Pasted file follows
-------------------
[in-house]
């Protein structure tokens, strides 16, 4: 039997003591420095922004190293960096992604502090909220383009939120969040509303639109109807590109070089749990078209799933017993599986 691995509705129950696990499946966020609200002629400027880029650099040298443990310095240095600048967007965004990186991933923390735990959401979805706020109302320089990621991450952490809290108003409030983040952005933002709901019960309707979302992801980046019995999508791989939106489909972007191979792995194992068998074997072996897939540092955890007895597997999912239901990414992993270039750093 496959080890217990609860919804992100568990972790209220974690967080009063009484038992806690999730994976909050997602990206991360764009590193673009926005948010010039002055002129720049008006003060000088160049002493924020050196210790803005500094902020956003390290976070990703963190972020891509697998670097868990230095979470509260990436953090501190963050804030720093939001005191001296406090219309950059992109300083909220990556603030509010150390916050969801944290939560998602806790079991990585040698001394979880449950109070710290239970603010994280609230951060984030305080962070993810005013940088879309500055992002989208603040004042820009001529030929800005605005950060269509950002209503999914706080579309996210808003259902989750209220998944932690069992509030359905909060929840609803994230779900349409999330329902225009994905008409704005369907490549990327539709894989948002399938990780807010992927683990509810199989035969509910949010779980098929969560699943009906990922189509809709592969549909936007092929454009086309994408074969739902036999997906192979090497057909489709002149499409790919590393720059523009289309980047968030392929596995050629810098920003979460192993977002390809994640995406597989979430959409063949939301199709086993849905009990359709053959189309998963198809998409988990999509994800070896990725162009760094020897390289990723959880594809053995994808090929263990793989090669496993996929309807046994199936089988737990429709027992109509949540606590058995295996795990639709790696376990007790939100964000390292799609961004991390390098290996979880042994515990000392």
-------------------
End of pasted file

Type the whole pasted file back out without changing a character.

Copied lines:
[in-house]
């Protein structure tokens, strides 16, 4: 039997003591420095922004190293960096992604502090909220383009939120969040509303639109109807590109070089749990078209799933017993599986 691995509705129950696990499946966020609200002629400027880029650099040298443990310095240095600048967007965004990186991933923390735990959401979805706020109302320089990621991450952490809290108003409030983040952005933002709901019960309707979302992801980046019995999508791989939106489909972007191979792995194992068998074997072996897939540092955890007895597997999912239901990414992993270039750093 496959080890217990609860919804992100568990972790209220974690967080009063009484038992806690999730994976909050997602990206991360764009590193673009926005948010010039002055002129720049008006003060000088160049002493924020050196210790803005500094902020956003390290976070990703963190972020891509697998670097868990230095979470509260990436953090501190963050804030720093939001005191001296406090219309950059992109300083909220990556603030509010150390916050969801944290939560998602806790079991990585040698001394979880449950109070710290239970603010994280609230951060984030305080962070993810005013940088879309500055992002989208603040004042820009001529030929800005605005950060269509950002209503999914706080579309996210808003259902989750209220998944932690069992509030359905909060929840609803994230779900349409999330329902225009994905008409704005369907490549990327539709894989948002399938990780807010992927683990509810199989035969509910949010779980098929969560699943009906990922189509809709592969549909936007092929454009086309994408074969739902036999997906192979090497057909489709002149499409790919590393720059523009289309980047968030392929596995050629810098920003979460192993977002390809994640995406597989979430959409063949939301199709086993849905009990359709053959189309998963198809998409988990999509994800070896990725162009760094020897390289990723959880594809053995994808090929263990793989090669496993996929309807046994199936089988737990429709027992109509949540606590058995295996795990639709790696376990007790939100964000390292799609961004991390390098290996979880042994515990000392």